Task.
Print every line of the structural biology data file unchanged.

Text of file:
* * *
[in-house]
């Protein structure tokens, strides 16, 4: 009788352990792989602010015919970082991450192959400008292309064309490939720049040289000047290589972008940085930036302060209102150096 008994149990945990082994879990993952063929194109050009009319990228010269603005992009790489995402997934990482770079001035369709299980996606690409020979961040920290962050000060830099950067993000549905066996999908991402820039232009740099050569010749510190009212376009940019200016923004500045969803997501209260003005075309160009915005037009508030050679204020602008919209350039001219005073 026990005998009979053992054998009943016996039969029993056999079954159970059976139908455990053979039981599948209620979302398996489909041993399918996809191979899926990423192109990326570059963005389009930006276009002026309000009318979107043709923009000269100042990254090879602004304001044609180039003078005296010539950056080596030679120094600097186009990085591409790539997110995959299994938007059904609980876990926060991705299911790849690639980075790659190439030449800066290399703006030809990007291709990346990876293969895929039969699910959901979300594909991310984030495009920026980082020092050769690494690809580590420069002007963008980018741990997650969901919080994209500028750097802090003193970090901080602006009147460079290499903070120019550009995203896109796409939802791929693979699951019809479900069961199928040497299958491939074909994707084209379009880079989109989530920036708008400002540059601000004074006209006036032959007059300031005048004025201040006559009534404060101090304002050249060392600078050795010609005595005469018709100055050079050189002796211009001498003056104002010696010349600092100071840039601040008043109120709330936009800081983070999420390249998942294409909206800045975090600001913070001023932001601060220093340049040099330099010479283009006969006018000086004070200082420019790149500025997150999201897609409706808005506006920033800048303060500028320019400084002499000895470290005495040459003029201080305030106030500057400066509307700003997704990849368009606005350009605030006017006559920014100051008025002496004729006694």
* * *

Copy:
[in-house]
């Protein structure tokens, strides 16, 4: 009788352990792989602010015919970082991450192959400008292309064309490939720049040289000047290589972008940085930036302060209102150096 008994149990945990082994879990993952063929194109050009009319990228010269603005992009790489995402997934990482770079001035369709299980996606690409020979961040920290962050000060830099950067993000549905066996999908991402820039232009740099050569010749510190009212376009940019200016923004500045969803997501209260003005075309160009915005037009508030050679204020602008919209350039001219005073 026990005998009979053992054998009943016996039969029993056999079954159970059976139908455990053979039981599948209620979302398996489909041993399918996809191979899926990423192109990326570059963005389009930006276009002026309000009318979107043709923009000269100042990254090879602004304001044609180039003078005296010539950056080596030679120094600097186009990085591409790539997110995959299994938007059904609980876990926060991705299911790849690639980075790659190439030449800066290399703006030809990007291709990346990876293969895929039969699910959901979300594909991310984030495009920026980082020092050769690494690809580590420069002007963008980018741990997650969901919080994209500028750097802090003193970090901080602006009147460079290499903070120019550009995203896109796409939802791929693979699951019809479900069961199928040497299958491939074909994707084209379009880079989109989530920036708008400002540059601000004074006209006036032959007059300031005048004025201040006559009534404060101090304002050249060392600078050795010609005595005469018709100055050079050189002796211009001498003056104002010696010349600092100071840039601040008043109120709330936009800081983070999420390249998942294409909206800045975090600001913070001023932001601060220093340049040099330099010479283009006969006018000086004070200082420019790149500025997150999201897609409706808005506006920033800048303060500028320019400084002499000895470290005495040459003029201080305030106030500057400066509307700003997704990849368009606005350009605030006017006559920014100051008025002496004729006694």